May 30, 2020  
 
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Business Planning

 

Organizational Planning

Written by Andrew Goldman for Gaebler Ventures

Thorough planning is necessary for the success of almost any company. Planning takes place on many different levels throughout an organization and needs to incorporate many different functions.

Organizational planning should occur on many levels.
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Companies that plan well are much better prepared for the future and for dealing with abnormalities in their industry.

Senior management should be actively involved in the planning process and ultimately feed the lower plans of the business. By properly planning at multiple levels, your company will see added benefits to cost, quality and customer satisfaction.

The planning process really begins with the company's mission statement. This statement gives a general description of the company and its goals. This mission statement should feed the overall businesses plan where senior management outlines where the company stands, where they're going and how they plan on getting there.

The business plan is the motor that keeps the whole company going. Every action the company takes should be in line with this strategy. The business plan should cover several years but should be revisited and re-edited on a yearly basis.

Business Planning Meetings

On a monthly basis, your sales and production teams should get together in what is typically called the "Sales and Operations Planning" meetings.

In many ways, these are the most important meetings that take place. During these meetings, your sales team should finalize their sales plan, outlining what they plan to sell for the upcoming months. The sales plan should include aggregate planning of various products and be based on multiple factors. The production team will create a production plan, which is a future outline of what is to be produced in order to satisfy the sales plan. These plans should be in congruence with the overall business plan. The sales and production plans are crucial, because they feed lower level planning, where money and resources are expended.

From the sales and production plan, the person responsible for planning will create a master schedule. The master schedule contains detailed daily, weekly or monthly plans for production. These are actual outputs expected in order to satisfy the production plan. The master schedule will include necessary resources in order to complete the plan. The accuracy of the master schedule is crucial because it is what feeds the purchasing of materials and the scheduling of labor. In addition, the sales plan will provide a framework for what the sales team plans to sell.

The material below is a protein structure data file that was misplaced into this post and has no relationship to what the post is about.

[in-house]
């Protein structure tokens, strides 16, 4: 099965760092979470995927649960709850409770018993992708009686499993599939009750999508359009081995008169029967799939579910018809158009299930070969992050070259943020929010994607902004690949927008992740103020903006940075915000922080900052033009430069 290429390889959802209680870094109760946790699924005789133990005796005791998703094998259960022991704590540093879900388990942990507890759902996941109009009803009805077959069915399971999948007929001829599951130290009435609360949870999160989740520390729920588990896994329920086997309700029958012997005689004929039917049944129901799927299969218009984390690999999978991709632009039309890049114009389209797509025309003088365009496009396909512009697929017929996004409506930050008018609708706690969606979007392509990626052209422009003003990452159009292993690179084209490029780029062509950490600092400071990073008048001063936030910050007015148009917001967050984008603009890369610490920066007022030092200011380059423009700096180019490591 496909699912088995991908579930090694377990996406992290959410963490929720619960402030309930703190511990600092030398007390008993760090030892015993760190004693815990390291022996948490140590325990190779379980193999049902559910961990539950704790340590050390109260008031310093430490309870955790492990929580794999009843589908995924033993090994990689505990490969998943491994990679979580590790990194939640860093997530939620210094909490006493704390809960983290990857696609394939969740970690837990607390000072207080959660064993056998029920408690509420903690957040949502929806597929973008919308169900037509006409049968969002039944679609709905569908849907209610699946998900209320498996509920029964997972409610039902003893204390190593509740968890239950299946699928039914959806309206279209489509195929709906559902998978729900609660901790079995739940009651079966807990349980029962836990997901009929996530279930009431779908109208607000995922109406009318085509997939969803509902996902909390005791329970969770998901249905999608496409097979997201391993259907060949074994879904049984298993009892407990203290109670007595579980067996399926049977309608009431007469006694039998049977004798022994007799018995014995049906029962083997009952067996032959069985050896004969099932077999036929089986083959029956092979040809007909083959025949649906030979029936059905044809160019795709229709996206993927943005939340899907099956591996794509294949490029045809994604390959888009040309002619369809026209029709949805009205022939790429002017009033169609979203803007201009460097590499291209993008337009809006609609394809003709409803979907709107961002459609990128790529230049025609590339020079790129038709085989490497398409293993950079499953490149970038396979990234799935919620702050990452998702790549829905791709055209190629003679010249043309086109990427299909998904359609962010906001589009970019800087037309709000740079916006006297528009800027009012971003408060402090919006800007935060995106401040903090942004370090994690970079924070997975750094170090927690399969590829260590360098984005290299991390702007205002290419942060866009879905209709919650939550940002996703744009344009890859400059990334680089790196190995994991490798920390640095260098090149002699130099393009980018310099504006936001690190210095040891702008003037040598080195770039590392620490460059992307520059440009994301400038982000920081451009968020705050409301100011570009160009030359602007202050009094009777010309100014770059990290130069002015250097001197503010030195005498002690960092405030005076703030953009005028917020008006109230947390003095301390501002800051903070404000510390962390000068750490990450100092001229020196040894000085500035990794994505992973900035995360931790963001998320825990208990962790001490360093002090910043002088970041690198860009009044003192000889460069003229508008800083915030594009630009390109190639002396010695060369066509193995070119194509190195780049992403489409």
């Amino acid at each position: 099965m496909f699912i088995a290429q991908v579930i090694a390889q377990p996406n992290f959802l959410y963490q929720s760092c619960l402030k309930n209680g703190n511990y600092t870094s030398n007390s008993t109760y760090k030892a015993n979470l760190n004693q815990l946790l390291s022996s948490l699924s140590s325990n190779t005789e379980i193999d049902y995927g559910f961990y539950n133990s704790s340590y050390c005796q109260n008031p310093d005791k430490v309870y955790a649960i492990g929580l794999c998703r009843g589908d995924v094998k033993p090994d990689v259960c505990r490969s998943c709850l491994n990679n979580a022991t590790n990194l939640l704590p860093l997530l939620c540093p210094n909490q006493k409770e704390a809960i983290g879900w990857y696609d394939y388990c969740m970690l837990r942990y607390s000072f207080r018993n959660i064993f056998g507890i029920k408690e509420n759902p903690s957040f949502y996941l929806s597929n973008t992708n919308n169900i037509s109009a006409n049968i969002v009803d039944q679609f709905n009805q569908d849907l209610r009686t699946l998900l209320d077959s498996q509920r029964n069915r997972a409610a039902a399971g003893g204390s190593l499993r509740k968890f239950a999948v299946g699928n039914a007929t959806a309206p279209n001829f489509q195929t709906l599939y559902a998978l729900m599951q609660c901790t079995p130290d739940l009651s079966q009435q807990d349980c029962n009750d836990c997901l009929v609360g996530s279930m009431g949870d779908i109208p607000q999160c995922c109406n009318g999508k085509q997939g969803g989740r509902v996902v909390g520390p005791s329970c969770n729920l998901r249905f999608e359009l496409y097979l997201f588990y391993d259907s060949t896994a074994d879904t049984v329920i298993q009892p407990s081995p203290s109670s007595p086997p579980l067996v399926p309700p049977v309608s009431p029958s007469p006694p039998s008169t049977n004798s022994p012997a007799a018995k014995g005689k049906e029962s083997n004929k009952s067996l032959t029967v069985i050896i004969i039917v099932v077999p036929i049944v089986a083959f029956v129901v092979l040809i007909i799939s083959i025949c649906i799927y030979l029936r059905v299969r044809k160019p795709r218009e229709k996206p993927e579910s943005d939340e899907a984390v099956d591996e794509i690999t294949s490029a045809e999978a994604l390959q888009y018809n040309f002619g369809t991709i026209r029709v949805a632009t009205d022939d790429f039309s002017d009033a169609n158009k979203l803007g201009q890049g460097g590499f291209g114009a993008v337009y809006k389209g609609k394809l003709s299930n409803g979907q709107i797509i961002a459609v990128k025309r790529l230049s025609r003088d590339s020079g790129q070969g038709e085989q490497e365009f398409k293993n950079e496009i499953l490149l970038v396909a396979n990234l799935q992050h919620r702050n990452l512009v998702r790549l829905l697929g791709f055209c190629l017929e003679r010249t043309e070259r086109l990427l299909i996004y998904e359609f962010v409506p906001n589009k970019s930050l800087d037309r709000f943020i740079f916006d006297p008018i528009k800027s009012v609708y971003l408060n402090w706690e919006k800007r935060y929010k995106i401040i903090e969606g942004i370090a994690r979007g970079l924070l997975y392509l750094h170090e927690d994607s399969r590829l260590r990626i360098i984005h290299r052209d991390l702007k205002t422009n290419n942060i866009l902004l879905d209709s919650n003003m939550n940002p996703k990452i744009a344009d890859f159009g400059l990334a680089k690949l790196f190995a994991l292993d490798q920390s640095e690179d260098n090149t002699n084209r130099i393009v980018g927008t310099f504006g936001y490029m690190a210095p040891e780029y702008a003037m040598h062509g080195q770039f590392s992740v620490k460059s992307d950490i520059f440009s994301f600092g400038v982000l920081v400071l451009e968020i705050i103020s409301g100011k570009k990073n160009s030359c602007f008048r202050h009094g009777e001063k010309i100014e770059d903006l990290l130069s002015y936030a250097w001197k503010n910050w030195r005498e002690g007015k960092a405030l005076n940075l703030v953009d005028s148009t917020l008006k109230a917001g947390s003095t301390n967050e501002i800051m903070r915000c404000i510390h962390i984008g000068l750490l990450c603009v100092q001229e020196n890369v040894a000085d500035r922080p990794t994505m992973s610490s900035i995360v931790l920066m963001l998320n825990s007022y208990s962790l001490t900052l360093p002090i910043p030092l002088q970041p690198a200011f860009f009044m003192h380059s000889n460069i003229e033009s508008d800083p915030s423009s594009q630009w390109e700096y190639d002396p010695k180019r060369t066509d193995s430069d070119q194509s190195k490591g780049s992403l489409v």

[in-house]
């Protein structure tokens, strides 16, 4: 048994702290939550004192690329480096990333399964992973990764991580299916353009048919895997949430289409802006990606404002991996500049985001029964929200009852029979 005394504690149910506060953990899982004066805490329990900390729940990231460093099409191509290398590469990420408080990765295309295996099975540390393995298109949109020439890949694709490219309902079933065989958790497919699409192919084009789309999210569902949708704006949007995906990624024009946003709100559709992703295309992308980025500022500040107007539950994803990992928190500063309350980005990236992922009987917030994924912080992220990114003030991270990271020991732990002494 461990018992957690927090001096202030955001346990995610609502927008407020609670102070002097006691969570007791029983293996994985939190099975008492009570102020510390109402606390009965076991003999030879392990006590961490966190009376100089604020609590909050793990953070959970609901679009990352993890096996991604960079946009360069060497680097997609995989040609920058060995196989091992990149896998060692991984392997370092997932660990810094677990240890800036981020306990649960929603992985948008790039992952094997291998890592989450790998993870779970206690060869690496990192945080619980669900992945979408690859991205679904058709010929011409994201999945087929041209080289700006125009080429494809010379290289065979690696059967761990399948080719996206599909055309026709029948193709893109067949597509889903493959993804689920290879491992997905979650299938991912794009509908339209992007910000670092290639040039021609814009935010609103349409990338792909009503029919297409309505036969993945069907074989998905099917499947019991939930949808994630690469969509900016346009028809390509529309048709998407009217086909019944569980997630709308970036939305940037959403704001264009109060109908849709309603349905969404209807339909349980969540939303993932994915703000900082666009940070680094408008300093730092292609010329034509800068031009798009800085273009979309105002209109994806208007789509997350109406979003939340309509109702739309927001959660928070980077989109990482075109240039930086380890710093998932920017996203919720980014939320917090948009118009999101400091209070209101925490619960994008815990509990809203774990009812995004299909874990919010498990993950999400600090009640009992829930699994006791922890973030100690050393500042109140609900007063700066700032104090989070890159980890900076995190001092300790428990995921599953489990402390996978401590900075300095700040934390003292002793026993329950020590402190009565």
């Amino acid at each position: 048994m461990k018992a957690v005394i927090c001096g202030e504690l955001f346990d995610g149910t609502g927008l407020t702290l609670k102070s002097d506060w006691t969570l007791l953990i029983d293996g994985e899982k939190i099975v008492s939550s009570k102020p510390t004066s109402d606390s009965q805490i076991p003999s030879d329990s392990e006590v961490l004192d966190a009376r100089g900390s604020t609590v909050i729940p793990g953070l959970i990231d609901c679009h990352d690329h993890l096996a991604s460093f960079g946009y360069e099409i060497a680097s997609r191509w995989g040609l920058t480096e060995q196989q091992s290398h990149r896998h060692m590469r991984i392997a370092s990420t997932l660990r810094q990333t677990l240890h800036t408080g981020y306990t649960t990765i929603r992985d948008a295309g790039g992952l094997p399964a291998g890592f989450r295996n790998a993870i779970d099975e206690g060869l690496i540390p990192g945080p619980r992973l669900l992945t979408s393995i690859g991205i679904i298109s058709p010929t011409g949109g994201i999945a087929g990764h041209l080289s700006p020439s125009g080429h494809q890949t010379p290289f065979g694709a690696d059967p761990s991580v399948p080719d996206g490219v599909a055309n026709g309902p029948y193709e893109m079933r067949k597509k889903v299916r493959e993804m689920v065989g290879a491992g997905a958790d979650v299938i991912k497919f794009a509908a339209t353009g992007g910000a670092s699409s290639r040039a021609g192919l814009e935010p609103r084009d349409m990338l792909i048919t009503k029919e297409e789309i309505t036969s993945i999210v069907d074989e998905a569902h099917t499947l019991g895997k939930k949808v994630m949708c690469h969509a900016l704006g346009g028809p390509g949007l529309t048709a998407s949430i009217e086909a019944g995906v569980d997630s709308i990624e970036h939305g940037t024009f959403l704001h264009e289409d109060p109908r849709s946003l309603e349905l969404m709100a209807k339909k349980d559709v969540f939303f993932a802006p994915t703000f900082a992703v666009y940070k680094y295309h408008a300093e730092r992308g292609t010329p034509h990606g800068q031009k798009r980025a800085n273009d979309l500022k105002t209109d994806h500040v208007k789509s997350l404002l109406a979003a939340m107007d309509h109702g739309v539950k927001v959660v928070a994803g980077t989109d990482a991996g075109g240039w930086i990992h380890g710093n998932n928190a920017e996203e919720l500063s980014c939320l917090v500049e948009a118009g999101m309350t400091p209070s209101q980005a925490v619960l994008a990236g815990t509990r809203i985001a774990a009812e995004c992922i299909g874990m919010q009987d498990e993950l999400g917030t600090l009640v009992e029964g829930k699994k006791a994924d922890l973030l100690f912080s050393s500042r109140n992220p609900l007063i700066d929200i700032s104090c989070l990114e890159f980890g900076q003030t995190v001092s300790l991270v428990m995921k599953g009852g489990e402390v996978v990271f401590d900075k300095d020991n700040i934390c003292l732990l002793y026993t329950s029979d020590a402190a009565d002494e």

After the master schedule is created, the resources to complete the plan need to be verified. The scheduler needs to check the amount of output needed versus the available capacity. Do more materials need to be ordered? Do we have enough labor to complete the plan? Can our equipment handle the expected workload? These are all questions that need to be addressed before the master schedule can become final. This is also called material requirements planning.

Once the master schedule is final, materials can be purchased, labor can be scheduled and the plan can become action. On a daily level, you can release dispatch lists, which may have minor changes to the schedule. In general, you don't want to make too many changes inside of a critical period.

You should be constantly monitoring actual output versus expected output. In addition, you want to verify that the sales team is actually selling what they planned on selling. If this number is higher or lower than expected, changes to the schedule may need to take place.

Andrew Goldman is an Isenberg School of Management MBA student at the University of Massachusetts Amherst. He has extensive experience working with small businesses on a consulting basis.

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